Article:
Learning economic history via business history: Case of how Ernesto Tornquist managed his empire in Argentina

Fascinating interview of Geoffrey Jones who is a business history professor at HBS. He has developed a case on Ernesto Tornquist who built an empire in Argentina. Apart from business history, the case also gives us insights into Argentina economy and political economy:

Professor Geoffrey Jones examines the career of Ernesto Tornquist, a cosmopolitan financier considered to be the most significant entrepreneur in Argentina at the end of the 19th century. He created a diversified business group, linked to the political elite, integrating Argentina into the trading and financial networks of the first global economy. The case, Ernesto Tornquist: Making a Fortune on the Pampas, provides an opportunity to understand why Argentina was such a successful economy at this time, and to debate whether its very success laid the basis for the country’s subsequent poor economic performance.

The case will resonate with quite a few similar empires in other emerging economies.

For instance, the case discusses that Argentina had a vibrant agri sector. But the problem was how to build a manufacturing sector?:

Kenny: And you talk about the growth of the manufacturing sector, the growth of the agricultural sector. These things didn’t come without their own set of challenges. What are some of the things that they encountered that could have stymied some of that growth along the way?

Jones: Growing and exporting commodities was quite a straightforward process because they’re bulk commodities. As long as you build the infrastructure, there {are} markets; people are anxious for food in Europe and the United States. The more tricky area was trying to develop any kind of manufacturing sector. And that’s tricky for reasons that continue to be a problem for Argentina. First of all, the market is rather small. It’s like eight million, I think, in 1914, so it’s a small market. Then there’s geography. Argentina was a very long way away from any other market, and it’s surrounded by countries like Brazil and Chile, which are far poorer, so they’re not a good market.

Then, it has no energy. It has no coal deposits. So in the 19th century, Europe and the US grew their industries on the basis of steam power generated by coal, and a bit later on, oil. Argentina doesn’t have it.

Finally, there’s the problem of human capital. So by the 1900s, Argentina was by far the most educated part of Latin America, but its literacy rate is 50 percent. By then, the literacy rate in the United States is 92 percent.

So, that’s not a great basis to build any kind of sophisticated industry. It’s fine for commodities, it’s progressively less fine for anything involving any kind of technological sophistication.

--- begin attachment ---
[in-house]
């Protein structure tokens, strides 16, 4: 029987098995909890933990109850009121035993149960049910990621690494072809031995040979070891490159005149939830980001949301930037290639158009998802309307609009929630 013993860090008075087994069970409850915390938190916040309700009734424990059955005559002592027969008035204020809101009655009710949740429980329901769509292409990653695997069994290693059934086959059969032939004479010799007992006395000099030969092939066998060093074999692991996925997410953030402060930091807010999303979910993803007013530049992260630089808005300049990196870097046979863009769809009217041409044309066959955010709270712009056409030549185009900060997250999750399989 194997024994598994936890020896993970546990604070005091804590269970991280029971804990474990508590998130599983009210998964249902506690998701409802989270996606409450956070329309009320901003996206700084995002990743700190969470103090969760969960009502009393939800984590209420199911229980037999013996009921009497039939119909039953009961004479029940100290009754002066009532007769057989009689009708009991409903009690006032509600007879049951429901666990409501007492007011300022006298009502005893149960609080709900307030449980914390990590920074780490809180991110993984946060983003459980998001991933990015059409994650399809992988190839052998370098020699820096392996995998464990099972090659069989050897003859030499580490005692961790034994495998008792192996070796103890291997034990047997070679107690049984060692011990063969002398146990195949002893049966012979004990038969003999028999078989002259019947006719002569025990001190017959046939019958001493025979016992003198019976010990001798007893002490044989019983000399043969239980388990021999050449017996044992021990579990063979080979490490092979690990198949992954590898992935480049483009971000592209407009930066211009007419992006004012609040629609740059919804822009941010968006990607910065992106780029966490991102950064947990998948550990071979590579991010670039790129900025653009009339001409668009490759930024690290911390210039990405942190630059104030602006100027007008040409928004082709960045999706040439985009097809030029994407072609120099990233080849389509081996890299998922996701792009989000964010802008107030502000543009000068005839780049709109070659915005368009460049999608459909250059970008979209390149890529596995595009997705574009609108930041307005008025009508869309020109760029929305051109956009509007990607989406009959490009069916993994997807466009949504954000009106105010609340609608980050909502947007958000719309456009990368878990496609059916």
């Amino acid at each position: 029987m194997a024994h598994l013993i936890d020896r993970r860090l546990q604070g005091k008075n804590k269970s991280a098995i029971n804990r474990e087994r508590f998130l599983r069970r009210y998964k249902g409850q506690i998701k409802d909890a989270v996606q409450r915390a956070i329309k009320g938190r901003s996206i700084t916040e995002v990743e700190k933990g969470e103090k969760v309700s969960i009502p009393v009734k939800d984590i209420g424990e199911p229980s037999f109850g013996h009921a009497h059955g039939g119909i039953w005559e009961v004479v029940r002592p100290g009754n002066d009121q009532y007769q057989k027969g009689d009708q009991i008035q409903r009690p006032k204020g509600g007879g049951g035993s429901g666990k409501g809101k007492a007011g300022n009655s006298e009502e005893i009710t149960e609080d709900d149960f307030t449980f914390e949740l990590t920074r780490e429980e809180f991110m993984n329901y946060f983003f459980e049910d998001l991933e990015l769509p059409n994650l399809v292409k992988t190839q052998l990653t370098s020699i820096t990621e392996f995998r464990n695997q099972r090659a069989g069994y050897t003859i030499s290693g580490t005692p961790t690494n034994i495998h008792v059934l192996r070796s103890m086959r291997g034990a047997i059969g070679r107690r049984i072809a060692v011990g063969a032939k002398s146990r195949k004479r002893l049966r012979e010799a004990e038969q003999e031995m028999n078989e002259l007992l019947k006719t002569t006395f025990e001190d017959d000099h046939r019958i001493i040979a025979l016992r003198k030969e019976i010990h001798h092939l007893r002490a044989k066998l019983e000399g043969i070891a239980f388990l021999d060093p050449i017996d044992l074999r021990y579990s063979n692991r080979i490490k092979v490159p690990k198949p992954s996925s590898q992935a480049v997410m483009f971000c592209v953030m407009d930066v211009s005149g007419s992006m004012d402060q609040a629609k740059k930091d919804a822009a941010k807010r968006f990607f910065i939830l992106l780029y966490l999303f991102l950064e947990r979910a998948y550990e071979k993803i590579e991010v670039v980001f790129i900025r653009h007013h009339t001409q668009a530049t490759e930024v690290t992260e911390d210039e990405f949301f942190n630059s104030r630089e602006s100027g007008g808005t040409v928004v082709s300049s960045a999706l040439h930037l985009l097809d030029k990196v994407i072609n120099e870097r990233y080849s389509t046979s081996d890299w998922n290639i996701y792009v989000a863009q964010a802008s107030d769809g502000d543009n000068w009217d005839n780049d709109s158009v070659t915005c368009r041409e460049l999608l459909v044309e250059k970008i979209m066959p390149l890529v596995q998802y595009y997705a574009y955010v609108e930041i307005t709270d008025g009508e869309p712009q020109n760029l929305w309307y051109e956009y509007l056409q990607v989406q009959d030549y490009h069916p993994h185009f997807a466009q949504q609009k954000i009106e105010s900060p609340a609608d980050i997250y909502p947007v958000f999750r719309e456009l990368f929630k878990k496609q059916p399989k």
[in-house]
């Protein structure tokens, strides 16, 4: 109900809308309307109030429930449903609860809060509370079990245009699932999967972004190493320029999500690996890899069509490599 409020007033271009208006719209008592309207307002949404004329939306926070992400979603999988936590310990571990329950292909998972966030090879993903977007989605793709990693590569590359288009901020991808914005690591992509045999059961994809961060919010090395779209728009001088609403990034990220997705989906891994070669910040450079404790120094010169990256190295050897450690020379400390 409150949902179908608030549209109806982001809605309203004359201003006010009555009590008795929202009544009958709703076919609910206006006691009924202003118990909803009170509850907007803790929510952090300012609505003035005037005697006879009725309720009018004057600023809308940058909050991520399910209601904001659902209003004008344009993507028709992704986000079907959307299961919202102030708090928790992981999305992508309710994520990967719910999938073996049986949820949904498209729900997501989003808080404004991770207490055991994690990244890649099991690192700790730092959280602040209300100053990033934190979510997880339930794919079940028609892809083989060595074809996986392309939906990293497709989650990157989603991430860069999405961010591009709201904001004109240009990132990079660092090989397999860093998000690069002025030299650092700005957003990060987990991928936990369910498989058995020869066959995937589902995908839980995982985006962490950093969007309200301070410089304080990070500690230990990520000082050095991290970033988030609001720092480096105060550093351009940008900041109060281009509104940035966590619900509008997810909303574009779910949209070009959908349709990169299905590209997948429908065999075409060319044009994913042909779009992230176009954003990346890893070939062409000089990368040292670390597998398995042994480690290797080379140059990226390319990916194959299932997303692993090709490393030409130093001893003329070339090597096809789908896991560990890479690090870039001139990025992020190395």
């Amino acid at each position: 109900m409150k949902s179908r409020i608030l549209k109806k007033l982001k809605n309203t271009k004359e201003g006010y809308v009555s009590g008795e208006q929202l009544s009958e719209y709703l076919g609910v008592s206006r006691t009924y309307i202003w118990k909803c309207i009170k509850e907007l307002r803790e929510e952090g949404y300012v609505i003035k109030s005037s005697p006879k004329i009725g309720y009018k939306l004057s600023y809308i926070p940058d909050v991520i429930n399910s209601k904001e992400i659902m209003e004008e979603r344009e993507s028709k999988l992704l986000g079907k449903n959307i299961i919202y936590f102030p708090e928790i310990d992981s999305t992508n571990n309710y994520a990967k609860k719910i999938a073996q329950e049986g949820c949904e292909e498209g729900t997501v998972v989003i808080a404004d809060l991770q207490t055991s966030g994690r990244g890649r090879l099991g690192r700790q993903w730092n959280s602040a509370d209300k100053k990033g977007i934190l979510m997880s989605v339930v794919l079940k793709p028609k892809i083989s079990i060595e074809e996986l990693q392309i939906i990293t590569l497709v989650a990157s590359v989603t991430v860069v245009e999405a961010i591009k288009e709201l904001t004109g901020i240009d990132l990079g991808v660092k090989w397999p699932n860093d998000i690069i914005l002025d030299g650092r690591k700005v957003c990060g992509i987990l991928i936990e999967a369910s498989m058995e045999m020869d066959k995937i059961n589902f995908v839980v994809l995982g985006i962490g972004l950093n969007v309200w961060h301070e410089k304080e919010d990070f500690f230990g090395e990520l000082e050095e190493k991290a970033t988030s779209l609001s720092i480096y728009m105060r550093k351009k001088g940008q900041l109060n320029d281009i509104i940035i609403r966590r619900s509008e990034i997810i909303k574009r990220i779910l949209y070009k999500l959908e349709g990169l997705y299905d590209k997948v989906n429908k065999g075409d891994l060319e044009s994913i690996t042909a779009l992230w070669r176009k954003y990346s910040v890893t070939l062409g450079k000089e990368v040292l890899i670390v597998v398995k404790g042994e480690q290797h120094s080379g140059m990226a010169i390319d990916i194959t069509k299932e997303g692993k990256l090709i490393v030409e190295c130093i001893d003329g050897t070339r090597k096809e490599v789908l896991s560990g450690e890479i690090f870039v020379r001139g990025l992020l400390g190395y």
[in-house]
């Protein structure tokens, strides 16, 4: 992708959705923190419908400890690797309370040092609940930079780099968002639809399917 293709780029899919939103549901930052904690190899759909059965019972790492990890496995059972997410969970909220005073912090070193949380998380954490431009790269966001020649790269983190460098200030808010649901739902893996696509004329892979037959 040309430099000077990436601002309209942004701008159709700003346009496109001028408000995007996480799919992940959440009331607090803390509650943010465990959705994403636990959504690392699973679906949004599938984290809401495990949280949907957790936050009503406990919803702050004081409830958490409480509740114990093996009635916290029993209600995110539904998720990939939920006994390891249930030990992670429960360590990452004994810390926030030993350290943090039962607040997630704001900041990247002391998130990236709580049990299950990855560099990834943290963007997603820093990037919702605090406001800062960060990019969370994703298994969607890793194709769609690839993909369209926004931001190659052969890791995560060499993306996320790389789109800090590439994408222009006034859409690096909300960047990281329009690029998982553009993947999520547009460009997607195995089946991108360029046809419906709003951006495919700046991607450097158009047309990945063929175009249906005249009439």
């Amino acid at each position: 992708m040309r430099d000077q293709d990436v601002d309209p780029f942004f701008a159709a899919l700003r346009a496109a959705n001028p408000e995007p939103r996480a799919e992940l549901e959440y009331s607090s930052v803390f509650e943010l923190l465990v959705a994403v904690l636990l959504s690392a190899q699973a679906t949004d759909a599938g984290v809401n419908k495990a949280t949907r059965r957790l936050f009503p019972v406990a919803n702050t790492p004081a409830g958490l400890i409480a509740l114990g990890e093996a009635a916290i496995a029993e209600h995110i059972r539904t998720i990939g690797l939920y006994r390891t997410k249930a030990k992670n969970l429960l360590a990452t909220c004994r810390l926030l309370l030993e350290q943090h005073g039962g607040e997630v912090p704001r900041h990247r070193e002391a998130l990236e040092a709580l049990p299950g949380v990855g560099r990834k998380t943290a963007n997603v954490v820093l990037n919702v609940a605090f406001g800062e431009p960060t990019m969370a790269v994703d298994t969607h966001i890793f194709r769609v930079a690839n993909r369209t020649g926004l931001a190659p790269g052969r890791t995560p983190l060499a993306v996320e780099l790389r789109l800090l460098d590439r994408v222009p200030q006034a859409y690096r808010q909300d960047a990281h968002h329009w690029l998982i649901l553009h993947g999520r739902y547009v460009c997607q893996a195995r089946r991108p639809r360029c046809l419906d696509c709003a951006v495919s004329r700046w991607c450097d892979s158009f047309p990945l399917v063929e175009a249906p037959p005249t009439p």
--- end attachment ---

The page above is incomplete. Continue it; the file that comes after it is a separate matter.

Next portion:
Kenny: How did they address a problem like that?

Jones: They address it the way that Tornquist addresses it. And that is, he and other people like him diversified across sectors rather than investing in depth. So, like in the United States, you get the emergence of steel companies, or consumer goods companies, and they focus on one industry, and they build a lot of technological expertise about that one industry. Tornquist doesn’t really go there. He has scarce managerial capabilities, scarce human capital, so he diversifies across a very wide range of industries, without going into depth in any of them. So there’s no brand building, for example, like we see in the United States. He’s handling scarce resources like that. Breadth rather than depth.

Kenny: And he was like into everything. In the case, it describes that he was in agriculture, into manufacturing, into sugar refineries and into whaling. Was there anything that he wasn’t involved in?

Jones: Actually, I don’t think there was anything he was involved in. What he did was build up a core set of skills, core set of political contacts, and he used those to leverage across sectors. And he had core business in finance and another core business in real estate. So that’s giving him the kind of financial resources to diversify and buy. He bought a lot of companies, too. He diversifies across sectors.

Kenny: How was he perceived in the community? Obviously, he had strong political connections … but was he liked by people in the community?

Jones: He deliberately keeps, and chooses to keep, a very low profile, probably because he has so much power. He is, however, influential in various decisions which raise controversy.

In particular, he’s very important in influencing government to set exchange rates in such a way that they favor commodity exports, of which he’s one of the biggest. He’s kind of portrayed by critics as carrying bags of money [and people are] kind of suspicious that he’s in it for the money.

Kenny: He was sort of a robber baron type of guy.

Jones: Absolutely. A robber baron and a kind of foreign robber baron. Although, that made little sense, because Argentina was a country of immigrants anyway, so most of them were from somewhere else.

Reading India’s business history we see similar patterns. The British used similar practices to build their own firms/agencies here. There was no involvement but building political contacts and then leveraging across sectors was the way most British form operated here. This led to the system of Managing Agencies which was eventually adopted by quite a few Indians as well. This practice of Managing Agencies created its own sets of conflicts and trade-offs with a few houses controlling most parts of the economy. The system had to be dismantled but its impact remained for a long long time.

Lots of things in the interview. Do read…

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